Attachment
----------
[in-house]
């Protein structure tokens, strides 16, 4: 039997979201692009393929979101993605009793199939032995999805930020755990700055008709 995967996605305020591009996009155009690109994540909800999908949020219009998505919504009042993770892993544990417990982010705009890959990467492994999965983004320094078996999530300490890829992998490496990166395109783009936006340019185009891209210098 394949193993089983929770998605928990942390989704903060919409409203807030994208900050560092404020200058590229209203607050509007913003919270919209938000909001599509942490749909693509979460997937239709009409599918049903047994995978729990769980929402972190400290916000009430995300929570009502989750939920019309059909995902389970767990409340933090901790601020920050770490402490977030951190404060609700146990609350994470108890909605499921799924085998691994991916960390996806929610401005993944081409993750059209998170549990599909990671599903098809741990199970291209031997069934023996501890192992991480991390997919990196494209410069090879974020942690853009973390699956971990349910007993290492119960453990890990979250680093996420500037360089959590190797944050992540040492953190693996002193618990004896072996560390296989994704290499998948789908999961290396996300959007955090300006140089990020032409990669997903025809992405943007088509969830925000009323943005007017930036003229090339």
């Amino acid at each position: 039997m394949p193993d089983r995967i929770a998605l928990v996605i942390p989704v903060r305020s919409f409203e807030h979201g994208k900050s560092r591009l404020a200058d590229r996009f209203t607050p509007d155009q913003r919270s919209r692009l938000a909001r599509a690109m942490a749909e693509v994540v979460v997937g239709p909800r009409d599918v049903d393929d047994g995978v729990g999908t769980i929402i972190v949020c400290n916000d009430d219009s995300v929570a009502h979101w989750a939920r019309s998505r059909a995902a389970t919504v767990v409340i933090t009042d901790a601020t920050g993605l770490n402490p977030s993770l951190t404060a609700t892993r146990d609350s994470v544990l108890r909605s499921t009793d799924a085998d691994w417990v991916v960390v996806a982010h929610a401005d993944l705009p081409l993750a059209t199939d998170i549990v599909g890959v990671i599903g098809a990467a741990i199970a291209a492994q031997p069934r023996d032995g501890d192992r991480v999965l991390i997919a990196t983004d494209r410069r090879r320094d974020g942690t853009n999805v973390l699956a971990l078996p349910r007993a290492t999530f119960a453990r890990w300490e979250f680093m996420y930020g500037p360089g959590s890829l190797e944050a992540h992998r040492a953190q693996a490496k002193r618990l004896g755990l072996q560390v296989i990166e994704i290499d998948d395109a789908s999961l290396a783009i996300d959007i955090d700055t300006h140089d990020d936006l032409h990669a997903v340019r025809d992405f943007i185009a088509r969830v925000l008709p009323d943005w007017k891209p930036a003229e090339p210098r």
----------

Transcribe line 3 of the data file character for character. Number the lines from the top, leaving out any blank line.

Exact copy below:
């Amino acid at each position: 039997m394949p193993d089983r995967i929770a998605l928990v996605i942390p989704v903060r305020s919409f409203e807030h979201g994208k900050s560092r591009l404020a200058d590229r996009f209203t607050p509007d155009q913003r919270s919209r692009l938000a909001r599509a690109m942490a749909e693509v994540v979460v997937g239709p909800r009409d599918v049903d393929d047994g995978v729990g999908t769980i929402i972190v949020c400290n916000d009430d219009s995300v929570a009502h979101w989750a939920r019309s998505r059909a995902a389970t919504v767990v409340i933090t009042d901790a601020t920050g993605l770490n402490p977030s993770l951190t404060a609700t892993r146990d609350s994470v544990l108890r909605s499921t009793d799924a085998d691994w417990v991916v960390v996806a982010h929610a401005d993944l705009p081409l993750a059209t199939d998170i549990v599909g890959v990671i599903g098809a990467a741990i199970a291209a492994q031997p069934r023996d032995g501890d192992r991480v999965l991390i997919a990196t983004d494209r410069r090879r320094d974020g942690t853009n999805v973390l699956a971990l078996p349910r007993a290492t999530f119960a453990r890990w300490e979250f680093m996420y930020g500037p360089g959590s890829l190797e944050a992540h992998r040492a953190q693996a490496k002193r618990l004896g755990l072996q560390v296989i990166e994704i290499d998948d395109a789908s999961l290396a783009i996300d959007i955090d700055t300006h140089d990020d936006l032409h990669a997903v340019r025809d992405f943007i185009a088509r969830v925000l008709p009323d943005w007017k891209p930036a003229e090339p210098r």